CEOs in today’s healthcare industry are building technology and health systems that are designed to serve the unique populations of people living in their communities. For communities where citizens can’t get to health providers, creative CEOs are sending vans out into the community to treat their patients and to educate them about the importance of wellness. Healthcare of today places a much greater focus on preventative and holistic health.

Prudent and wise CEOs understand that it’s no longer possible to provide healthcare in silos. Healthcare systems need to partner and collaborate with one another to limit unnecessary care and to create consistency of care.

Today’s health systems have stronger partnerships between clinical systems and operations. Leaders and managers in those systems stress the importance of the relationship between physicians and patients.

Healthcare Reform Is Transforming the Leaders in Healthcare

Some boards of directors are seeing the value in hiring physicians as CEOs because of the extensive need for provider collaboration. Physicians who fill CEO roles take their positions with built-in credibility. They share an understanding with other providers around what it means to care for people with healthcare needs.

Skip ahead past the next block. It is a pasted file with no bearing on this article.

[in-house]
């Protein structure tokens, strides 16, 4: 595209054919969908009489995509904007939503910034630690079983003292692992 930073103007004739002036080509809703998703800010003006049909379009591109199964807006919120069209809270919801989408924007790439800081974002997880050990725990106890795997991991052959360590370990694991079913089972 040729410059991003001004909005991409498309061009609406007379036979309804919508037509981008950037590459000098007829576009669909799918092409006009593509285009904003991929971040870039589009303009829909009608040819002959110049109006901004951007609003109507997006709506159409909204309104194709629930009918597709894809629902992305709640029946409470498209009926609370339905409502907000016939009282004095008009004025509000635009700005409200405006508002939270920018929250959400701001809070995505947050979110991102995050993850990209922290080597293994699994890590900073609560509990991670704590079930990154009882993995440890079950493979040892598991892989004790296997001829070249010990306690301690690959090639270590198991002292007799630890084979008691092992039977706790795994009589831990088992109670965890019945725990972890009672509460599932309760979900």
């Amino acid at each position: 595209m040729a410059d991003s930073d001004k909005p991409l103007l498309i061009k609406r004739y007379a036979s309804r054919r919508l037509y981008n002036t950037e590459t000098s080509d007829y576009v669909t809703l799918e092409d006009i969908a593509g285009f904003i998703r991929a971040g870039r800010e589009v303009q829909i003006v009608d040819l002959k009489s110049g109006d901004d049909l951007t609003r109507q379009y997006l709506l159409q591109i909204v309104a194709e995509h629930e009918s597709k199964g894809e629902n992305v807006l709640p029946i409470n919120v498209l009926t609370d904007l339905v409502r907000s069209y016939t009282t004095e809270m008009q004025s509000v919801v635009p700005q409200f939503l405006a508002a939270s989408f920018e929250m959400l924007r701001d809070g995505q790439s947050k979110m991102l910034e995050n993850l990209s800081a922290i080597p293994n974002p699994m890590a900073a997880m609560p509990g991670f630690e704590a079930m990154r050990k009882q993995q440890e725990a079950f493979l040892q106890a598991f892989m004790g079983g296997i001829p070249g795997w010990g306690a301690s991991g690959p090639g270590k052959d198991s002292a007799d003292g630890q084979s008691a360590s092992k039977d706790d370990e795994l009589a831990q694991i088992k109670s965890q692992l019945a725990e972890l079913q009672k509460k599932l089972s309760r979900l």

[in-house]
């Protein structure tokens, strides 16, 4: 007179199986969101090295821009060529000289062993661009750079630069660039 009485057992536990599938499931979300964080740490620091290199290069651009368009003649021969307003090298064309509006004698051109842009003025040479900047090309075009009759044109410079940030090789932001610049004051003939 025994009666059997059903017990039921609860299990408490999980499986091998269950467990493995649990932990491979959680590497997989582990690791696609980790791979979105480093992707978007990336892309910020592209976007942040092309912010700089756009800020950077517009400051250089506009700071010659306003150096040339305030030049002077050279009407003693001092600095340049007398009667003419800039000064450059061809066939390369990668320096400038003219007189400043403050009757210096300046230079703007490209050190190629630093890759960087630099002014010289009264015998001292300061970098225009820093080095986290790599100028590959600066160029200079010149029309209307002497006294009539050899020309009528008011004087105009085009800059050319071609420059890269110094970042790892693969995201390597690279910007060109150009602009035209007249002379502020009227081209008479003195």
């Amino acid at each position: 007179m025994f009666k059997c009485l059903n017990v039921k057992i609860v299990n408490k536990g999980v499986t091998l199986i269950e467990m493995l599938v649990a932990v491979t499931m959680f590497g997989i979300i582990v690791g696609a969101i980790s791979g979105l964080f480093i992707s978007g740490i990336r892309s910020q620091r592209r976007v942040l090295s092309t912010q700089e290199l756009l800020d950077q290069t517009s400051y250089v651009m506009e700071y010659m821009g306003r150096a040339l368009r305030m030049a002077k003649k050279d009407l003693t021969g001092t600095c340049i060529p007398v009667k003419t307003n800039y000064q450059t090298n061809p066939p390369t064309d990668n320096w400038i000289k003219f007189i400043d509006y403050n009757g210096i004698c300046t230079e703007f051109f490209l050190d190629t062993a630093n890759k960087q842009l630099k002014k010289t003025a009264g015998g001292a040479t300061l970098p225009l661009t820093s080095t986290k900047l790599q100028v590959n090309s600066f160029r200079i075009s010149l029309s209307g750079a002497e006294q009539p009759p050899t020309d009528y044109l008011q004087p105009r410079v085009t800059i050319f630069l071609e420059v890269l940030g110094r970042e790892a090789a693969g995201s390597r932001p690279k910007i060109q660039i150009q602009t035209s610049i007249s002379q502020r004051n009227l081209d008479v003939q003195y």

Physician CEOs are also people who understand the challenges in how healthcare reform affects compensation for physicians. In many cases, doctors are happy to provide value-based care. Not surprisingly, they want to be paid better for caring for patients who are enrolled in value-based systems.

Many physicians would be happy to have one foot in the fee-for-service door and the other foot in the value-based healthcare programs door. Of course, they’d like to be equally compensated for both.

As for physician CEOs, many doctors are willing to step into CEO or other senior leadership positions. However, it’s difficult to find doctors who have the physician credentials and who also have what it takes to serve in a senior leadership role.

Overall, most healthcare experts seem to feel that the healthcare systems are finally moving in the right direction. A 2011 study showed that hospitals run by physicians scored 25% higher in quality care outcomes and patient satisfaction than hospitals run by traditional CEOs.